Suicide Squad (2016)

I really, really wanted to love this film. I thought “Batman v Superman: Dawn of Justice” was legitimately masterful, and I also loved “Man of Steel”. I thought this film series, the “DCEU” (DC Extended Universe), might be a series I could love every instalment of. The first two films were so suitored to my tastes that I thought perhaps the whole series would feel individually suited to me too.

I recognise in hindsight there’s not a great deal of sense behind that thought. Yes, Zack Snyder is still a key figure in the development of the DCEU films he doesn’t direct…but that doesn’t change the fact he doesn’t direct them. Of course there’s no guarantee they will be similar to his work. That’s not necessarily a bad thing of course – the upcoming Wonder Woman film shows promise, and I love what I’ve been hearing about James Wan’s upcoming Aquaman film – but I did expect some sort of promise of shared quality and thematic unity between the films.

Unfortunately, Suicide Squad’s main inheritance from Batman v Superman: Dawn of Justice is atrocious editing.

Batman v Superman: Dawn of Justice succeeded on enough levels that even in the theatrical cut, I could look above the myriad of bizarre editing choices to the greater achievement of the film. I can’t do that with Suicide Squad. The film doesn’t reach high enough to excuse its choppier elements in favour of ambition. I hope there’s some different cut of the film on the home release (even just adding in the clearly cut Joker scenes would help, if they don’t commit to substantial re-editing), even though I dislike the practise of the films we get in cinemas not being the most superior version of a film.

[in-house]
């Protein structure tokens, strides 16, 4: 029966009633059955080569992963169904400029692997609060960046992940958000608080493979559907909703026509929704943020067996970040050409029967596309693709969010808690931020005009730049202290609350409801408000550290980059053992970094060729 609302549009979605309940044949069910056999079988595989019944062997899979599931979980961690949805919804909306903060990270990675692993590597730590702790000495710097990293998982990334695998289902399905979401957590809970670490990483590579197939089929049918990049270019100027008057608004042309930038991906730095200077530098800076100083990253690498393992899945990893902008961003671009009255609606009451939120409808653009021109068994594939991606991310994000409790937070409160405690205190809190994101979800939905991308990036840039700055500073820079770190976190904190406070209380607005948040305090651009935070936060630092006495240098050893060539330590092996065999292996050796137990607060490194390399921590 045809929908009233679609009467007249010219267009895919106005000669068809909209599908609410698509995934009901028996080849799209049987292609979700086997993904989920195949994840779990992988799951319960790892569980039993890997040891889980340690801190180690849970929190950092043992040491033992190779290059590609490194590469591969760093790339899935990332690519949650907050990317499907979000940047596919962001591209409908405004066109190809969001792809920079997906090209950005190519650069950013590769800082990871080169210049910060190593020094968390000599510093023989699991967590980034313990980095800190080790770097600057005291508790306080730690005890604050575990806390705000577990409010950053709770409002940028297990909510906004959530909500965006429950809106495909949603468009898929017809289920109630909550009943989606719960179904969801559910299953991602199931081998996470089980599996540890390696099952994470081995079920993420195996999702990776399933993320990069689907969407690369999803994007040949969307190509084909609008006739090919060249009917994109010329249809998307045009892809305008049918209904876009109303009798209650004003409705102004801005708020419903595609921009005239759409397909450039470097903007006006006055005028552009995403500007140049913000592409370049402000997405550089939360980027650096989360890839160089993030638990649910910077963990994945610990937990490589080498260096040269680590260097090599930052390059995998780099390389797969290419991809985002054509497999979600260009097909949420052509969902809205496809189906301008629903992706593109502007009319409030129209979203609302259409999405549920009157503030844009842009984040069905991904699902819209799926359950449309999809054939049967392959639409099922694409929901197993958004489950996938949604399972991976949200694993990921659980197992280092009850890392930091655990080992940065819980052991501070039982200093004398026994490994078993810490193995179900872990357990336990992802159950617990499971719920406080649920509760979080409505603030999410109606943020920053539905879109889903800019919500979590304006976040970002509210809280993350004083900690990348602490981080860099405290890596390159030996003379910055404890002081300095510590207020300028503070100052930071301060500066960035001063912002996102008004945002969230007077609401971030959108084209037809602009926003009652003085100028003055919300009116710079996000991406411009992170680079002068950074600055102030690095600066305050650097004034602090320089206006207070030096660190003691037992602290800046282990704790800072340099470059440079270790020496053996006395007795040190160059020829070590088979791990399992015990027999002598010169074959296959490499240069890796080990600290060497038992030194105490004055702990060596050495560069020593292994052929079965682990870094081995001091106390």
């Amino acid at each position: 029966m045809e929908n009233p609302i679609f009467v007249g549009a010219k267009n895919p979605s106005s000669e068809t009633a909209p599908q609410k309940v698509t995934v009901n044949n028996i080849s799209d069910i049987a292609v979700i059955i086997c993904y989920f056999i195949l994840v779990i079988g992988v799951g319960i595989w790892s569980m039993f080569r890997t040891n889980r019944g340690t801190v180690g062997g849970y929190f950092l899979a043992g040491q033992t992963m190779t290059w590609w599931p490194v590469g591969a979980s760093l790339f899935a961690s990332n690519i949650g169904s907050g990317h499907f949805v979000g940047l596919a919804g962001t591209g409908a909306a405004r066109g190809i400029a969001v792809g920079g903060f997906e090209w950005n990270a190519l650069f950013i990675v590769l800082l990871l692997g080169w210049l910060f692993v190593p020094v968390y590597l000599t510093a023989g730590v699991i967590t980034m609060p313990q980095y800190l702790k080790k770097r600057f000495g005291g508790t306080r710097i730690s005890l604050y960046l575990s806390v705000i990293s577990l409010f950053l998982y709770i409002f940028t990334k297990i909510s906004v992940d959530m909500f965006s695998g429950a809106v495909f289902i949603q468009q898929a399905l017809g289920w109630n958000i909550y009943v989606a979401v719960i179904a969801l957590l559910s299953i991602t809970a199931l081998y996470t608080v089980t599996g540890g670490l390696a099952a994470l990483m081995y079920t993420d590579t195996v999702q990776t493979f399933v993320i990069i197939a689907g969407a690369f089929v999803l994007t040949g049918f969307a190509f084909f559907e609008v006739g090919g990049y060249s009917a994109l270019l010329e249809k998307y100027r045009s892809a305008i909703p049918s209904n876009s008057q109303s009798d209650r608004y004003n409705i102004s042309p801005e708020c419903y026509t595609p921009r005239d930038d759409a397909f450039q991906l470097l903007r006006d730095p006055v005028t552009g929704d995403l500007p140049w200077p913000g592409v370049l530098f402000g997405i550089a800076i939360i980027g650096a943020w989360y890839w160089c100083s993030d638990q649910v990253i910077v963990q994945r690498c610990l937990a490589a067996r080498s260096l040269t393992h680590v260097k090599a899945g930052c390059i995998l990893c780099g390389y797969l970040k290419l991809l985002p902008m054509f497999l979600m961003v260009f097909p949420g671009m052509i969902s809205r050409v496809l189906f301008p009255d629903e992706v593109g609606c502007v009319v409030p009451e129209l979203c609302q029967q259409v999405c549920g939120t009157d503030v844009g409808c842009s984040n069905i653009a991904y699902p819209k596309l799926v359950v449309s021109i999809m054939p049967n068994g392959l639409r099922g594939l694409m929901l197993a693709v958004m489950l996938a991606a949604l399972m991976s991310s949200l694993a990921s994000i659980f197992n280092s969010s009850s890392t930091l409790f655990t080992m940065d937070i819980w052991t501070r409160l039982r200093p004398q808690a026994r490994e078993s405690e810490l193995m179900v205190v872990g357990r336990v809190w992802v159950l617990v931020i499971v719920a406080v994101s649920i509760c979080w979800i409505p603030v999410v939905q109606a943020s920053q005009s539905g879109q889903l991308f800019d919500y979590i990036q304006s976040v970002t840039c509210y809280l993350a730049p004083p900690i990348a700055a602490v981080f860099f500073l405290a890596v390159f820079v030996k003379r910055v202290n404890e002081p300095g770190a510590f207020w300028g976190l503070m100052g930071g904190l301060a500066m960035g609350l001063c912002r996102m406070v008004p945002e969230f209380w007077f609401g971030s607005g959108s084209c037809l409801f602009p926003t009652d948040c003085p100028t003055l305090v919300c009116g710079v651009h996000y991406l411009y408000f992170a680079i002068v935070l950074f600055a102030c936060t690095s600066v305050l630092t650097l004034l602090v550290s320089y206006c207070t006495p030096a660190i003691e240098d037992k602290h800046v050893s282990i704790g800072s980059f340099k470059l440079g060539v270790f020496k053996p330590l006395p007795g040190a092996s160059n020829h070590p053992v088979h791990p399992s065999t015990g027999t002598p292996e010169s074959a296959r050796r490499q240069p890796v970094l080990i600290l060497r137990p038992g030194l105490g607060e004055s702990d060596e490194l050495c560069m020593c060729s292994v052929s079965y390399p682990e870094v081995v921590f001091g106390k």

I don’t hate this film. Far from it. But it wasn’t what I was hoping, or expecting. If I approach the film on its own terms, as a dark comedy by David Ayer, not as an entry in the surprisingly deep series of superhero deconstructions by Zack Snyder, it works better, though still far from perfectly.

The editing is a huge problem. The first quarter or so of the film is a series of short, readily discarded music montages. It’s a frankly bizarre amount of music montages. Something like a dozen songs. I actually thought this was a pretty neat section. Certainly not something you see regularly, and it played into the frenetic feel of the film. It was fun to see the characters all set-up, see some interesting flashbacks (Deadshot’s and Harley Quinn’s being far and away the most compelling), and see the character conflicts begin.

Things got a lot dodgier as the film went on. The plot is surprisingly straightforward and dull. Extremely workmanlike. I really liked Cara Delevingne’s strange performance as the villain (my favourite part being the unexplained dancing she begins doing in the third act whenever she talks), but you really need to buy into the shlock to enjoy it. Still…the plot is essentially boring. The film plods along from setpiece to setpiece, the flashbacks being the rare flashes of fun.

There’s a good movie in here. There’s a lot of fun with the music, some of the characters are delightful, and there’s all kinds of suggestions to a better film (not just in terms of scenes that were clearly cut out, but character relationships and conflicts set up that aren’t followed up on as well). But it doesn’t come together, and the dark cloud of the terrible editing hangs above it all. I give it two boomerangs, and a katana.


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